Carrillo agreed that authenticity is a market hallmark, noting that anyone with talent can make these crafts, but not everyone can lay legitimate claim to these inherited traditions. He added that the Spanish Market provides opportunities for a richer interaction with the Hispano Diaspora.

 "We have very few chances for people who come here to interact directly with Hispanos unless they're interacting with them in the service industry," he noted. "We get to interact with them [at Spanish Market] one-to-one and become culture brokers. We get to tell them why it's important that these traditions are alive, and we get to talk to them about our culture and our language and our traditions and heritage and all those things."

Carrillo himself has exhibited at the Spanish Market since 1980 when he was both a graduate student in archaeology and a relatively new santero, or maker of traditional wooden statues of Catholic saints. He became intrigued with santos while working on an early 18th-century church site in Abiquiu. "Working as an archaeologist got me interested in the archives. The archives led me to the santos. The santos led me to the kitchen table," he explained.

Carrillo's archaeological work also led to an expansion of the types of crafts eligible for the market. He proved that pottery work, basketry, and bone carving were also brought to the Americas by Old World travelers whereas it had been assumed that those crafts were adapted from Native-American traditions.

Man with woven rug around his shoulders standing in the middle of the desert.

2007 National Heritage Fellow Irvin Trujillo. Photo by Tom Pich

Weaver Irvin Trujillo -- also an NEA National Heritage Fellow -- first sold his own work in his father's Spanish Market booth in the early 1970s. He credits this experience with deepening his own engagement with Hispano culture. "There is a change in the culture from being New Spain to being part of Mexico and then being conquered by the United States and then actually becoming a state. In textiles, each one of those periods changes the aesthetics of the work, and so to know the tradition I have to know the whole history of New Mexico and its influences. So that really interested me to delve into the history. I don't know if I would have done it without the Spanish Market's influence." Trujillo added that he appreciates the market's jury system as it "encourages me to do my best work. I can't slack off."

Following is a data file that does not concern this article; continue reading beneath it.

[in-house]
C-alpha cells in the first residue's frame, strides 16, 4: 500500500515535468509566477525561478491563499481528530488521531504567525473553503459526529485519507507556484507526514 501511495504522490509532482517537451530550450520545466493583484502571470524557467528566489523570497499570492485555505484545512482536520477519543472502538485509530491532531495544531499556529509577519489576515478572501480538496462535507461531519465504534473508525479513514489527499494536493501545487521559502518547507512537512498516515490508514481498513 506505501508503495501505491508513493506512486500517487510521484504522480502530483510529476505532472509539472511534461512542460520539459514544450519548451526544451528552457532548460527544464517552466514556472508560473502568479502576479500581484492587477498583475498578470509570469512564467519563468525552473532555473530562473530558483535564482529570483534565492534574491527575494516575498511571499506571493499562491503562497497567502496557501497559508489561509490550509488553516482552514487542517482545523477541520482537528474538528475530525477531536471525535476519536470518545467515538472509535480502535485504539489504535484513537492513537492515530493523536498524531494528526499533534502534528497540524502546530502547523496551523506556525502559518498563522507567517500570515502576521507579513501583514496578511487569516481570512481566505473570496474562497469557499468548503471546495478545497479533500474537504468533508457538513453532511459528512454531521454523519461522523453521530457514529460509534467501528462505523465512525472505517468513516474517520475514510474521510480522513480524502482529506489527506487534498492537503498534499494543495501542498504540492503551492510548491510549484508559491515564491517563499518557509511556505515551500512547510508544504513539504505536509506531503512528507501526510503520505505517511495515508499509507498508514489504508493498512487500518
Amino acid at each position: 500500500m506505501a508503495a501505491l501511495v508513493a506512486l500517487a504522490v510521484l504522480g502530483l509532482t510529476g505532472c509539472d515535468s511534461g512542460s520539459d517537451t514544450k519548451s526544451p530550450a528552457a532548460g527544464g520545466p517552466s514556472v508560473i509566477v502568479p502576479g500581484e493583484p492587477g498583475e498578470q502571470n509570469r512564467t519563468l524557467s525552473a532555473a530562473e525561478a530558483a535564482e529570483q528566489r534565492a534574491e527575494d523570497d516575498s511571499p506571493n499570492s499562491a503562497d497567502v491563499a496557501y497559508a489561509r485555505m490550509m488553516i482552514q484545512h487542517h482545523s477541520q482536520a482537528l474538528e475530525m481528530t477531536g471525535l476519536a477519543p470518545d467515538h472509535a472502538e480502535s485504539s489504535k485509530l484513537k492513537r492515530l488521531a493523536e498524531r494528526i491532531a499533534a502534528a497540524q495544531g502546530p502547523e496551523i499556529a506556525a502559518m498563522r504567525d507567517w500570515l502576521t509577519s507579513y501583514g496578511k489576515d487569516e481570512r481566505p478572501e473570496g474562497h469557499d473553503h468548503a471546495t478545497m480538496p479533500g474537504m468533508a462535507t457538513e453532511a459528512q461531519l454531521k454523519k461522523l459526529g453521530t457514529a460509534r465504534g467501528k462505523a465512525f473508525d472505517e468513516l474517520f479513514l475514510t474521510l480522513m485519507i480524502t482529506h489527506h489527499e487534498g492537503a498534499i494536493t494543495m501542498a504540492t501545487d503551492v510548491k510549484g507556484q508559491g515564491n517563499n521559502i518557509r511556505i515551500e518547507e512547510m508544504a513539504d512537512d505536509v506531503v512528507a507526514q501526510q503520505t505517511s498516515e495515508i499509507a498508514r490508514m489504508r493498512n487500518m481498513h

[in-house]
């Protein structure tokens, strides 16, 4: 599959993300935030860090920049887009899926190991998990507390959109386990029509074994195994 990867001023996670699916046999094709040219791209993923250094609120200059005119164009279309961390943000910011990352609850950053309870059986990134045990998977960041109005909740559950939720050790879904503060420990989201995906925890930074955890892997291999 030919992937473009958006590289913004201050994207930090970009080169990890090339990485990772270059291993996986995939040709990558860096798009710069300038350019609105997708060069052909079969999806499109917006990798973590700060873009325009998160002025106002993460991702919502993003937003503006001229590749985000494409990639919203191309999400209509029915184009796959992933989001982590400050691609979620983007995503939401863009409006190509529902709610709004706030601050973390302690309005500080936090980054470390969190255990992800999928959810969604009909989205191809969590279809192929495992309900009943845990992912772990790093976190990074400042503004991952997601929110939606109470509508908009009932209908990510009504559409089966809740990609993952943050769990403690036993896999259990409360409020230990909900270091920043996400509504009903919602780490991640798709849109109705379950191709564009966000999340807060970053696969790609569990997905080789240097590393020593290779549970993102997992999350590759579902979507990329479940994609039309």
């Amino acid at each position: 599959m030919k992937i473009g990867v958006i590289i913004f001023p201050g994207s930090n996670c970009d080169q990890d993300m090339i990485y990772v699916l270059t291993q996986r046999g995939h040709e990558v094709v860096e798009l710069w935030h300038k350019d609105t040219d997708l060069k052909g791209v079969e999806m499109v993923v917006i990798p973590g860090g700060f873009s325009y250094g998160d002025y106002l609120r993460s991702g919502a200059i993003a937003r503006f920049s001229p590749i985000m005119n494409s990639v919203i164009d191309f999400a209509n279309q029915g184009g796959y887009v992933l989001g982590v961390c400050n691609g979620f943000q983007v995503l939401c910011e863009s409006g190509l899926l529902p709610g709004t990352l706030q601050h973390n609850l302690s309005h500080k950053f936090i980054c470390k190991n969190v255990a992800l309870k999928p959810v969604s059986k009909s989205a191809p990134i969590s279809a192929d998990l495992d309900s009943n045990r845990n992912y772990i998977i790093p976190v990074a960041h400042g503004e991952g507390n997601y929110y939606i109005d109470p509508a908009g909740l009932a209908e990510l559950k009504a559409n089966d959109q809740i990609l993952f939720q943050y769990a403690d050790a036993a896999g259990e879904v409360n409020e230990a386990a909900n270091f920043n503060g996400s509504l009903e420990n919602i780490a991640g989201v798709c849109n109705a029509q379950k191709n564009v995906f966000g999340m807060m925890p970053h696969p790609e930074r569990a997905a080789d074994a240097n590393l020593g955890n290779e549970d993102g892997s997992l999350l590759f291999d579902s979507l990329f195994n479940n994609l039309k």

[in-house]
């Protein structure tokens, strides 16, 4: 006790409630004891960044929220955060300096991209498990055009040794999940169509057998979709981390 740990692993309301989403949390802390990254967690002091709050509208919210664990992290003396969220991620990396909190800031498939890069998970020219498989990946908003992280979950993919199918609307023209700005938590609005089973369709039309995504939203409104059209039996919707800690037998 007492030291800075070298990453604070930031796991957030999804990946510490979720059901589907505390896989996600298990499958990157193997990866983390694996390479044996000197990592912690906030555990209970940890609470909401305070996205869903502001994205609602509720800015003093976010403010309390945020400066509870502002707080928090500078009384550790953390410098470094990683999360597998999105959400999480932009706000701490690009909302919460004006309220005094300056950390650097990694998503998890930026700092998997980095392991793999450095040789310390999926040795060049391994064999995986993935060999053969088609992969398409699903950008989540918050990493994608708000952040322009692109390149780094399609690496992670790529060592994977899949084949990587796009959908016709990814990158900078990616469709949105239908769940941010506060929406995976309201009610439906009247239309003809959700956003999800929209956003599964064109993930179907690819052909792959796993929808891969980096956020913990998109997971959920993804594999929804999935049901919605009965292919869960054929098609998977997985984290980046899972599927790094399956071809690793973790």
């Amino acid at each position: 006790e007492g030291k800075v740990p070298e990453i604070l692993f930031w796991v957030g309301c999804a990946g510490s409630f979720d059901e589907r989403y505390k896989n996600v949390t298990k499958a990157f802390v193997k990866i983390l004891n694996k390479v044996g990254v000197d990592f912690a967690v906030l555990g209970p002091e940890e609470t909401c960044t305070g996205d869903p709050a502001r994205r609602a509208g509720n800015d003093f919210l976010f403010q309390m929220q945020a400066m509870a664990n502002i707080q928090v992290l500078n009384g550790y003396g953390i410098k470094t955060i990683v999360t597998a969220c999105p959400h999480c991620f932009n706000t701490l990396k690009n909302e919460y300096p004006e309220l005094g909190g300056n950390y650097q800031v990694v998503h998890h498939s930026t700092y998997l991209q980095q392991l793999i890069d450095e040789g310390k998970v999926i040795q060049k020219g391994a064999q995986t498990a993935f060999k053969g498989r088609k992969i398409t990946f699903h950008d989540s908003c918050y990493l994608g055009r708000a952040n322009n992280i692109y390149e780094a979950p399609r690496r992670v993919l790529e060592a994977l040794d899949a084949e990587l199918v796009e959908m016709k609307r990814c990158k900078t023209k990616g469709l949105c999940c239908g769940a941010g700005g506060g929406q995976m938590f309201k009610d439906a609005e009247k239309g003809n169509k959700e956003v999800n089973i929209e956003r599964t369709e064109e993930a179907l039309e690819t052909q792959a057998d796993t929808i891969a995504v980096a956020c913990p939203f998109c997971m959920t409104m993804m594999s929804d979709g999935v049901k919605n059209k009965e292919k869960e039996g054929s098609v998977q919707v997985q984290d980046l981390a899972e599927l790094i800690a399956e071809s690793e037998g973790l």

While many market artists have participated for decades, the Spanish Colonial Arts Society also encourages participation by up-and-coming artists. Since 1981, the summer market has included a youth market with exhibitors aged 7-17 who are mentored by older artists. The society also sends artists into local schools for residency programs. "As with so many communities, art here in New Mexico has been severely hit by budget cutbacks, and so we pay our artists to go out into the schools and do workshops with the children and the teachers, the results of which are a completed art piece by every student. We often have shows of the youth-artist work here at the museum as a way to get the children and their families in the museum to see other artwork beyond just what the child has done," said Pedace.

The society is partnering with other Santa Fe organizations, such as the Georgia O'Keeffe Museum, to program a slate of activities that will culminate in the Spanish Market. Pedace said, "We're looking at making this more of a week-long journey in the culture with cooperative efforts between ourselves and other nonprofits in town and bringing people to town for a longer stay, to be more immersed in the culture."

Despite its traditional roots, the Spanish Market also has a forward-looking focus: this year was the debut of a new category -- Innovations within Traditions. Open to artists who had shown at the event for at least two years, this category spotlighted contemporary artwork that used traditional methods and materials. Not surprisingly, Carrillo -- who has started making santos depicted as driving pick-up trucks and vintage cars -- was one of the approximately 20 artists who showed in the new category. "I've been hoping for years that they would open the gate a little bit and allow some contemporary aspect to creep in. But I am also the one that's going to promote if you're going to open up market that way, that [you] demand that people bring both traditions to market, the old and the new because I think people need to be grounded in the old before then can move to the new."